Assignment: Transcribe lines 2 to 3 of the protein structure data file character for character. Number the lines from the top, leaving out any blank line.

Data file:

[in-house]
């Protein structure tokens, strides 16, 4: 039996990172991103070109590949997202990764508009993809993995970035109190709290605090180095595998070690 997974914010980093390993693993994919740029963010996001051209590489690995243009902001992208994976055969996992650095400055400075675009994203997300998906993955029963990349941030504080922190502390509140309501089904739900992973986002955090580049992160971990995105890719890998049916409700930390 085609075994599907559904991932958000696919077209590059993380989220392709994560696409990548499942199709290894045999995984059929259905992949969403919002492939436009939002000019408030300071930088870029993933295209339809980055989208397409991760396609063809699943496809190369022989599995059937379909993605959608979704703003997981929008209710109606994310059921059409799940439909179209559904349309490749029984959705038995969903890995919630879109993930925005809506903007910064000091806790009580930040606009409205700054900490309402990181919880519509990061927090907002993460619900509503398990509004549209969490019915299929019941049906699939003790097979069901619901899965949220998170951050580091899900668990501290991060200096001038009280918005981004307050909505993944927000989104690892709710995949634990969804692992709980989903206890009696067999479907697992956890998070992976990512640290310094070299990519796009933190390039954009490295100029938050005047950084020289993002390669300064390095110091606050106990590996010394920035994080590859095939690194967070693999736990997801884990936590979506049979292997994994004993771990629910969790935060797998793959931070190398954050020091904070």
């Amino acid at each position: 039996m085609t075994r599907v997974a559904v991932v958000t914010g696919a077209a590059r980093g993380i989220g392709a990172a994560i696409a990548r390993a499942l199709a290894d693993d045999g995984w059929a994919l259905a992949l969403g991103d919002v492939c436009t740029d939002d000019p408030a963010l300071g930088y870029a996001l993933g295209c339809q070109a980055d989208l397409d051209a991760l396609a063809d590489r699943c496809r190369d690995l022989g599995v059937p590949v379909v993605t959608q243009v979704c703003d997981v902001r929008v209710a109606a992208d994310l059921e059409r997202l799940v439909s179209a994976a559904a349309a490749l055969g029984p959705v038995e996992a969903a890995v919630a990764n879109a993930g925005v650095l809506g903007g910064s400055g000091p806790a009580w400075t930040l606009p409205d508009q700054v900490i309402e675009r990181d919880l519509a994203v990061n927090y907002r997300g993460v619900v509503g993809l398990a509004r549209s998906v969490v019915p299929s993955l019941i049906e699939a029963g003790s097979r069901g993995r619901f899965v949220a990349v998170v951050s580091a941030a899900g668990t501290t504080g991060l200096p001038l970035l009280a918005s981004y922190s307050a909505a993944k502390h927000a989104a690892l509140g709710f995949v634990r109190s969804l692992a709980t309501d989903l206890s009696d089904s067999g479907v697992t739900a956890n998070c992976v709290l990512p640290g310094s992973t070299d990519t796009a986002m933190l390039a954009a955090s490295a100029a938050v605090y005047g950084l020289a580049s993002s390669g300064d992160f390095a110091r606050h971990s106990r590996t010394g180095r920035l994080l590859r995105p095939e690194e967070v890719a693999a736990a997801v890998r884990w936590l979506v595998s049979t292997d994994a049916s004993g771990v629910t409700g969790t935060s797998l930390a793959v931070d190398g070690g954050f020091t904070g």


């Protein structure tokens, strides 16, 4: 039996990172991103070109590949997202990764508009993809993995970035109190709290605090180095595998070690 997974914010980093390993693993994919740029963010996001051209590489690995243009902001992208994976055969996992650095400055400075675009994203997300998906993955029963990349941030504080922190502390509140309501089904739900992973986002955090580049992160971990995105890719890998049916409700930390 085609075994599907559904991932958000696919077209590059993380989220392709994560696409990548499942199709290894045999995984059929259905992949969403919002492939436009939002000019408030300071930088870029993933295209339809980055989208397409991760396609063809699943496809190369022989599995059937379909993605959608979704703003997981929008209710109606994310059921059409799940439909179209559904349309490749029984959705038995969903890995919630879109993930925005809506903007910064000091806790009580930040606009409205700054900490309402990181919880519509990061927090907002993460619900509503398990509004549209969490019915299929019941049906699939003790097979069901619901899965949220998170951050580091899900668990501290991060200096001038009280918005981004307050909505993944927000989104690892709710995949634990969804692992709980989903206890009696067999479907697992956890998070992976990512640290310094070299990519796009933190390039954009490295100029938050005047950084020289993002390669300064390095110091606050106990590996010394920035994080590859095939690194967070693999736990997801884990936590979506049979292997994994004993771990629910969790935060797998793959931070190398954050020091904070």
């Amino acid at each position: 039996m085609t075994r599907v997974a559904v991932v958000t914010g696919a077209a590059r980093g993380i989220g392709a990172a994560i696409a990548r390993a499942l199709a290894d693993d045999g995984w059929a994919l259905a992949l969403g991103d919002v492939c436009t740029d939002d000019p408030a963010l300071g930088y870029a996001l993933g295209c339809q070109a980055d989208l397409d051209a991760l396609a063809d590489r699943c496809r190369d690995l022989g599995v059937p590949v379909v993605t959608q243009v979704c703003d997981v902001r929008v209710a109606a992208d994310l059921e059409r997202l799940v439909s179209a994976a559904a349309a490749l055969g029984p959705v038995e996992a969903a890995v919630a990764n879109a993930g925005v650095l809506g903007g910064s400055g000091p806790a009580w400075t930040l606009p409205d508009q700054v900490i309402e675009r990181d919880l519509a994203v990061n927090y907002r997300g993460v619900v509503g993809l398990a509004r549209s998906v969490v019915p299929s993955l019941i049906e699939a029963g003790s097979r069901g993995r619901f899965v949220a990349v998170v951050s580091a941030a899900g668990t501290t504080g991060l200096p001038l970035l009280a918005s981004y922190s307050a909505a993944k502390h927000a989104a690892l509140g709710f995949v634990r109190s969804l692992a709980t309501d989903l206890s009696d089904s067999g479907v697992t739900a956890n998070c992976v709290l990512p640290g310094s992973t070299d990519t796009a986002m933190l390039a954009a955090s490295a100029a938050v605090y005047g950084l020289a580049s993002s390669g300064d992160f390095a110091r606050h971990s106990r590996t010394g180095r920035l994080l590859r995105p095939e690194e967070v890719a693999a736990a997801v890998r884990w936590l979506v595998s049979t292997d994994a049916s004993g771990v629910t409700g969790t935060s797998l930390a793959v931070d190398g070690g954050f020091t904070g």